Writing a book? You need three copies at all times

image_pdfimage_print

You need to have your book in three places: in your computer (seeable on the monitor), on a USB flash drive (or some equivalent) just in case, and in a three-ring binder.

The first is obvious. The second gives you peace of mind and lets you work on others’ computers and keep your results safe and transferable. You simply save that day’s work on both the hard drive and the flash drive at the end of each session. (I even pay Mozy to download it overnight and save it elsewhere. Overkill? Have you ever lost the only copy of a manuscript?)

The third may seem redundant yet it allows you to work on your book whenever you are unlinked, like in the doctor’s waiting room or in a park enjoying the summer sun without having to drag along a laptop. It’s where that flash of brilliance or that dancing dialog can be captured, to work in later. (All of my best thinking comes at the wrong times. I don’t want all of it to escape. Write it down! Sometimes, later, you wonder what possessed you to save that, but often that string of words will be exactly what your book needs.)

Most of your “extra” work so far is being saved in your computer. Now it’s time to divide that into its most comfortable parts and give it a protective three-ring cover. Buy some dividers for the chapters, print your copy on three-ring paper as it is created, insert the folder segments where they belong, and also tape in all of the remaining loose notes and clippings where they best fit, so you can keep all the primary and supporting data at hand in one place.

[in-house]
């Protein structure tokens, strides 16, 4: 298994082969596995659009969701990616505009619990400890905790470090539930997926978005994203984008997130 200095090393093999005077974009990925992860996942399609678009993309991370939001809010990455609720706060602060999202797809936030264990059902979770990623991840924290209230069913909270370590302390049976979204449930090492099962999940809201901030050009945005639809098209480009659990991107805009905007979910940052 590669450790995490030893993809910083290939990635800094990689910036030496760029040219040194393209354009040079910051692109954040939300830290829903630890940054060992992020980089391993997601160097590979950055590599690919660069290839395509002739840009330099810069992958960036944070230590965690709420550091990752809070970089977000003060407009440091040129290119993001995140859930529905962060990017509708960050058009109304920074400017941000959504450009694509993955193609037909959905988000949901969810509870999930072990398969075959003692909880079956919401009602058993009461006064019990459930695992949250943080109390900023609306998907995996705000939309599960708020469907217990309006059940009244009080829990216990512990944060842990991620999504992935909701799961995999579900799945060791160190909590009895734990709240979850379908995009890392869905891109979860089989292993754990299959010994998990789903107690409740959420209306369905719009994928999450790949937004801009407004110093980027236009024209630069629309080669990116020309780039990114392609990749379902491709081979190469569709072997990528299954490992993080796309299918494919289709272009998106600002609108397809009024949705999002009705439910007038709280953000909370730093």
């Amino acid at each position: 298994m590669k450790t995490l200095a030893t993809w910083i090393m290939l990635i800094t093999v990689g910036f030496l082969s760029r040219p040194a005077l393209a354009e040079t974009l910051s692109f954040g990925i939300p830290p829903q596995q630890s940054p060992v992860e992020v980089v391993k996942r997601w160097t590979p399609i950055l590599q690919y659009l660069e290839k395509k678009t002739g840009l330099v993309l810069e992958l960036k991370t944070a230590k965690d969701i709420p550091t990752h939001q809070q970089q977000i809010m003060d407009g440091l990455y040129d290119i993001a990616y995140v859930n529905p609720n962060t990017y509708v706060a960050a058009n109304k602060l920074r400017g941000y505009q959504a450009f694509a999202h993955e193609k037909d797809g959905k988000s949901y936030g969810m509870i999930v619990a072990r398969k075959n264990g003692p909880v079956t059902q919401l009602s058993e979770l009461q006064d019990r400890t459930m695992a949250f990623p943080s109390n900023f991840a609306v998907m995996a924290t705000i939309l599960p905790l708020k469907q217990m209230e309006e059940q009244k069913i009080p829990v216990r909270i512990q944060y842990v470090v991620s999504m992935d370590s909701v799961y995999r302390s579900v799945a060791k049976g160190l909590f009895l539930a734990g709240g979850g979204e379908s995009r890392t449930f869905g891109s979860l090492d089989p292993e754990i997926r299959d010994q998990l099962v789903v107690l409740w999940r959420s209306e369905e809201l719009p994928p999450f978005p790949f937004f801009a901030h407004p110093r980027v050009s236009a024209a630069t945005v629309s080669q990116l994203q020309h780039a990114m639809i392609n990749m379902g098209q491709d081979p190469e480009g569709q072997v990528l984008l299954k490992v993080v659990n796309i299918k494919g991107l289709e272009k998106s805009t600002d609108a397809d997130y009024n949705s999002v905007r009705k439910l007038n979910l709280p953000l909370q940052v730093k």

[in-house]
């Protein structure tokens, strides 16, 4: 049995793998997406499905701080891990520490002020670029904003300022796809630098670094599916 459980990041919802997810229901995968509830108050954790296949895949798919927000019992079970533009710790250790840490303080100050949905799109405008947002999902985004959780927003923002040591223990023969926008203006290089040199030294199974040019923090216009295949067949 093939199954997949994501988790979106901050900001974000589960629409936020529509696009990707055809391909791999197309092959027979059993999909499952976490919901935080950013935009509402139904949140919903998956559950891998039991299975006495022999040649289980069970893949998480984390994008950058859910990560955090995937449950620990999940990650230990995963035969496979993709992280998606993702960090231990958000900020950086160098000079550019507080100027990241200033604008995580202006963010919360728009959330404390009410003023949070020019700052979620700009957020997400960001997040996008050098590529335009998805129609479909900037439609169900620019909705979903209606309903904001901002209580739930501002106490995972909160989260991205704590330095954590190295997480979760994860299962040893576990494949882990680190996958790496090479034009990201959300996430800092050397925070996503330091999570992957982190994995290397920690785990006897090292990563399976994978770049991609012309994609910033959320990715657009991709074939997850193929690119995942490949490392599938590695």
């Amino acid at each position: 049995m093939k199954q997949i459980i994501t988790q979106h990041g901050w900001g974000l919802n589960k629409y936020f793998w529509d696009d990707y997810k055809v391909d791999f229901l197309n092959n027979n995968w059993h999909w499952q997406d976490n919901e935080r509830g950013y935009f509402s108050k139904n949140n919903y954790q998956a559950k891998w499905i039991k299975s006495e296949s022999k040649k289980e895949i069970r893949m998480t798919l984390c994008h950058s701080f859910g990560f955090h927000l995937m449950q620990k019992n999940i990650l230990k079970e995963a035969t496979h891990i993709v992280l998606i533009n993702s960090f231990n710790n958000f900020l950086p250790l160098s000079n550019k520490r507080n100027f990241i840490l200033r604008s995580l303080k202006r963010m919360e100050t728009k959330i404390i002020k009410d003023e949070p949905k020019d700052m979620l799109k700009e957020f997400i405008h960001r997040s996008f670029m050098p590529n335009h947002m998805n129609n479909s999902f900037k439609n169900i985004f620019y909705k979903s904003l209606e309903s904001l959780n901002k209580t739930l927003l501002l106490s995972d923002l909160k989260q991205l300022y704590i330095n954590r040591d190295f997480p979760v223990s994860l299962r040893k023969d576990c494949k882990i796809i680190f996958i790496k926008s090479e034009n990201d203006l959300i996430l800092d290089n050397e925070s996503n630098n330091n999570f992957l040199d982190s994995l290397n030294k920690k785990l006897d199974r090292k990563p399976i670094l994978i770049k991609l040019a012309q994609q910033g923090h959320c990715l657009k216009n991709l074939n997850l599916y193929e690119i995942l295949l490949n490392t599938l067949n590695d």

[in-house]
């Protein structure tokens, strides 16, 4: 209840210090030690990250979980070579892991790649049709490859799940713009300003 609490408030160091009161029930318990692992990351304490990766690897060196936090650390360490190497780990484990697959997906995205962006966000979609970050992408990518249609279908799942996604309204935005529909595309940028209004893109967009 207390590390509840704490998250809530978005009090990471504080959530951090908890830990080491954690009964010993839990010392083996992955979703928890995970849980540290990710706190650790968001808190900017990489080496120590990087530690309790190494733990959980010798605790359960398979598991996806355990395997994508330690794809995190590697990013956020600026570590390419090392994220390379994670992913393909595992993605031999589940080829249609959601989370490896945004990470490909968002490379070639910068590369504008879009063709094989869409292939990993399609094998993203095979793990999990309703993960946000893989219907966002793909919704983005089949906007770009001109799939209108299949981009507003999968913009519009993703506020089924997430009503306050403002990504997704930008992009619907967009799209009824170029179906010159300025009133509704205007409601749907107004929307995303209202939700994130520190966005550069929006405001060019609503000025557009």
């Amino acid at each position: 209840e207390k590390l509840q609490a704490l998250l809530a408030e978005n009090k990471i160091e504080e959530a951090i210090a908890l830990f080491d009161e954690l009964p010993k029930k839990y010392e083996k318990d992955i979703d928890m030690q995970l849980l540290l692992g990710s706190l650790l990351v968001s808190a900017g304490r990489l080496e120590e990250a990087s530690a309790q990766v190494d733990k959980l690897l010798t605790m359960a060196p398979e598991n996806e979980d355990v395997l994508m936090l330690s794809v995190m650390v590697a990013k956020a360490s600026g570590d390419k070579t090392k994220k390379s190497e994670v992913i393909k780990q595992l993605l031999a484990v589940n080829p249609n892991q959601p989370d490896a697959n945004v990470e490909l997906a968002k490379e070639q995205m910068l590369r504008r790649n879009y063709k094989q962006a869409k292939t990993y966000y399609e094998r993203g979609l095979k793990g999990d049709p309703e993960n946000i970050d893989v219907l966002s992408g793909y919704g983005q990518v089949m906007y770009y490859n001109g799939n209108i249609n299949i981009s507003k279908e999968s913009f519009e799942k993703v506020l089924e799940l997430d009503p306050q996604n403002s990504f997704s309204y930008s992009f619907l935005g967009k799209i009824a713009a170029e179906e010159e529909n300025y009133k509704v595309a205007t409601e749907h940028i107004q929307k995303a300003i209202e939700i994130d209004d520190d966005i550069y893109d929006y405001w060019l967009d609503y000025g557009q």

If you insert a few blank pages in each chapter in the binder as well, it’s surprising how often you will use them to leave additional critical notes and thoughts, which you can use when it comes time to finally get the text together and edited. The trick is to keep this folder with you pretty much all the time. At the minimum, it reminds you that you are in the middle of something important: writing a book!

(I can imagine almost every reader under about 30 or 35 scoffing at the thought of a three-ring binder. Why not keep it on their iPad or magic phone? Fine. But when I was 35 if I had had to keep my incidentals on a phone the cord would have had to reach Brazil or Argentina!)

Incidentally, much of this blog is found in the book writing half of my How to Get Your Book Published Free in Minutes and Marketed Worldwide in Days!

Best luck with your book!

Gordon Burgett

Share this:
Share this page via Email Share this page via Stumble Upon Share this page via Digg this Share this page via Facebook Share this page via Twitter

5 Comments to “Writing a book? You need three copies at all times”

  1. By BOTTEGA VENETA ??, July 21, 2013 @ 12:06 pm

    Great information. Lucky me I recently found your
    blog by chance (stumbleupon). I have saved as a favorite for later!

    • By Admin, July 27, 2013 @ 7:44 am

      Many thanks.

      Gordon Burgett

  2. By Angela Cockburn, May 3, 2013 @ 7:17 pm

    Yes, and there’s one job that’s still easier on paper, and that’s paragraph and chapter shuffling, simply because you can see more at a time than you can on a screen. This insight should be in a sidebar; these three pages should be in Chapter 11; this bit belongs in a different book, let’s move out to the back for now.

    It’s also quicker than SELECT – not that bit – SELECT again – CUT – SCROLL DOWN – oops, passed it – SCROLL UP – there – PASTE – drat, it’s in the middle of a word – CONTROL Z – PASTE again – oh, it’s picked up on the headline format – SELECT again – OFF BOLD.

    That’s Ok, just, when you already know how you want to reorganise, but not when you’re thinking out how to reorganise.

    Good advice, as always, Gordon. Thank you.

    • By Admin, May 18, 2013 @ 6:05 pm

      Thanks, Angela. As usual here I’m months behind.

      Gordon Burgett

    • By Admin, May 18, 2013 @ 6:23 pm

      Thanks, Angela. Good hearing from you. Gordon Burgett